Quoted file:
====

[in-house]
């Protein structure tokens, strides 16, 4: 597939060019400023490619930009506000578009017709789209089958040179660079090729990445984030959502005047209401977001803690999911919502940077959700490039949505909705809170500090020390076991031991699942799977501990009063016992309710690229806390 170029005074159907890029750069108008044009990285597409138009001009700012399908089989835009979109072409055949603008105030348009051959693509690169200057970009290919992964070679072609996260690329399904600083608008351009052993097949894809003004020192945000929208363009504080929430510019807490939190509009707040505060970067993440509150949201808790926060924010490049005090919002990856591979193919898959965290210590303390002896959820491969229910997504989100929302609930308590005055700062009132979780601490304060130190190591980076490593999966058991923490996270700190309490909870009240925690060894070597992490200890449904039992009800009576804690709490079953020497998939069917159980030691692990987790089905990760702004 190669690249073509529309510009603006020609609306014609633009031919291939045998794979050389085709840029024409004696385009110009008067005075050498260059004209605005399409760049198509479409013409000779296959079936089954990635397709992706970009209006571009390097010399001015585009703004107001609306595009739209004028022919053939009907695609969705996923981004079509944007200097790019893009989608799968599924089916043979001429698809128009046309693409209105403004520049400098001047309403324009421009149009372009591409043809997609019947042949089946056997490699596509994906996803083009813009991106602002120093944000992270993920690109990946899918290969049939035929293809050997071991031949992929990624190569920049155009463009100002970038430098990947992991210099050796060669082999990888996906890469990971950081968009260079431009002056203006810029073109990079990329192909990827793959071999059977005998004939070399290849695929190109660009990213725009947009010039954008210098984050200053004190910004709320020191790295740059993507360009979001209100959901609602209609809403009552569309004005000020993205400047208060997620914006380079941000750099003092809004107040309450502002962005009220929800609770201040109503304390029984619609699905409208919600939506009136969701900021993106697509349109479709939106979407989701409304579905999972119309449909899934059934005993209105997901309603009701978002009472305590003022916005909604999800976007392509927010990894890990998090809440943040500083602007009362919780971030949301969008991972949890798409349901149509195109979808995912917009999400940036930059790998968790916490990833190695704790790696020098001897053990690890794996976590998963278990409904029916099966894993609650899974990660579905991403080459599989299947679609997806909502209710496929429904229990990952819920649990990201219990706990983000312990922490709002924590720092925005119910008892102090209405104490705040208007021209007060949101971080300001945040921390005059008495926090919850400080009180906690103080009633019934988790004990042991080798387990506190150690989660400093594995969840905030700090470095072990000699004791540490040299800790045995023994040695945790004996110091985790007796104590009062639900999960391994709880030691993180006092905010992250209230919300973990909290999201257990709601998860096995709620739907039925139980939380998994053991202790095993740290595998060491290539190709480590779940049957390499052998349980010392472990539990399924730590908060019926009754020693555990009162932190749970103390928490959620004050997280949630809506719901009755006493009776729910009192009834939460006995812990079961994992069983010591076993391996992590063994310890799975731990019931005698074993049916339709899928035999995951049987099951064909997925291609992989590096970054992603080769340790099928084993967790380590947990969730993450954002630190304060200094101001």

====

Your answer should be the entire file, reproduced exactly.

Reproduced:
[in-house]
């Protein structure tokens, strides 16, 4: 597939060019400023490619930009506000578009017709789209089958040179660079090729990445984030959502005047209401977001803690999911919502940077959700490039949505909705809170500090020390076991031991699942799977501990009063016992309710690229806390 170029005074159907890029750069108008044009990285597409138009001009700012399908089989835009979109072409055949603008105030348009051959693509690169200057970009290919992964070679072609996260690329399904600083608008351009052993097949894809003004020192945000929208363009504080929430510019807490939190509009707040505060970067993440509150949201808790926060924010490049005090919002990856591979193919898959965290210590303390002896959820491969229910997504989100929302609930308590005055700062009132979780601490304060130190190591980076490593999966058991923490996270700190309490909870009240925690060894070597992490200890449904039992009800009576804690709490079953020497998939069917159980030691692990987790089905990760702004 190669690249073509529309510009603006020609609306014609633009031919291939045998794979050389085709840029024409004696385009110009008067005075050498260059004209605005399409760049198509479409013409000779296959079936089954990635397709992706970009209006571009390097010399001015585009703004107001609306595009739209004028022919053939009907695609969705996923981004079509944007200097790019893009989608799968599924089916043979001429698809128009046309693409209105403004520049400098001047309403324009421009149009372009591409043809997609019947042949089946056997490699596509994906996803083009813009991106602002120093944000992270993920690109990946899918290969049939035929293809050997071991031949992929990624190569920049155009463009100002970038430098990947992991210099050796060669082999990888996906890469990971950081968009260079431009002056203006810029073109990079990329192909990827793959071999059977005998004939070399290849695929190109660009990213725009947009010039954008210098984050200053004190910004709320020191790295740059993507360009979001209100959901609602209609809403009552569309004005000020993205400047208060997620914006380079941000750099003092809004107040309450502002962005009220929800609770201040109503304390029984619609699905409208919600939506009136969701900021993106697509349109479709939106979407989701409304579905999972119309449909899934059934005993209105997901309603009701978002009472305590003022916005909604999800976007392509927010990894890990998090809440943040500083602007009362919780971030949301969008991972949890798409349901149509195109979808995912917009999400940036930059790998968790916490990833190695704790790696020098001897053990690890794996976590998963278990409904029916099966894993609650899974990660579905991403080459599989299947679609997806909502209710496929429904229990990952819920649990990201219990706990983000312990922490709002924590720092925005119910008892102090209405104490705040208007021209007060949101971080300001945040921390005059008495926090919850400080009180906690103080009633019934988790004990042991080798387990506190150690989660400093594995969840905030700090470095072990000699004791540490040299800790045995023994040695945790004996110091985790007796104590009062639900999960391994709880030691993180006092905010992250209230919300973990909290999201257990709601998860096995709620739907039925139980939380998994053991202790095993740290595998060491290539190709480590779940049957390499052998349980010392472990539990399924730590908060019926009754020693555990009162932190749970103390928490959620004050997280949630809506719901009755006493009776729910009192009834939460006995812990079961994992069983010591076993391996992590063994310890799975731990019931005698074993049916339709899928035999995951049987099951064909997925291609992989590096970054992603080769340790099928084993967790380590947990969730993450954002630190304060200094101001």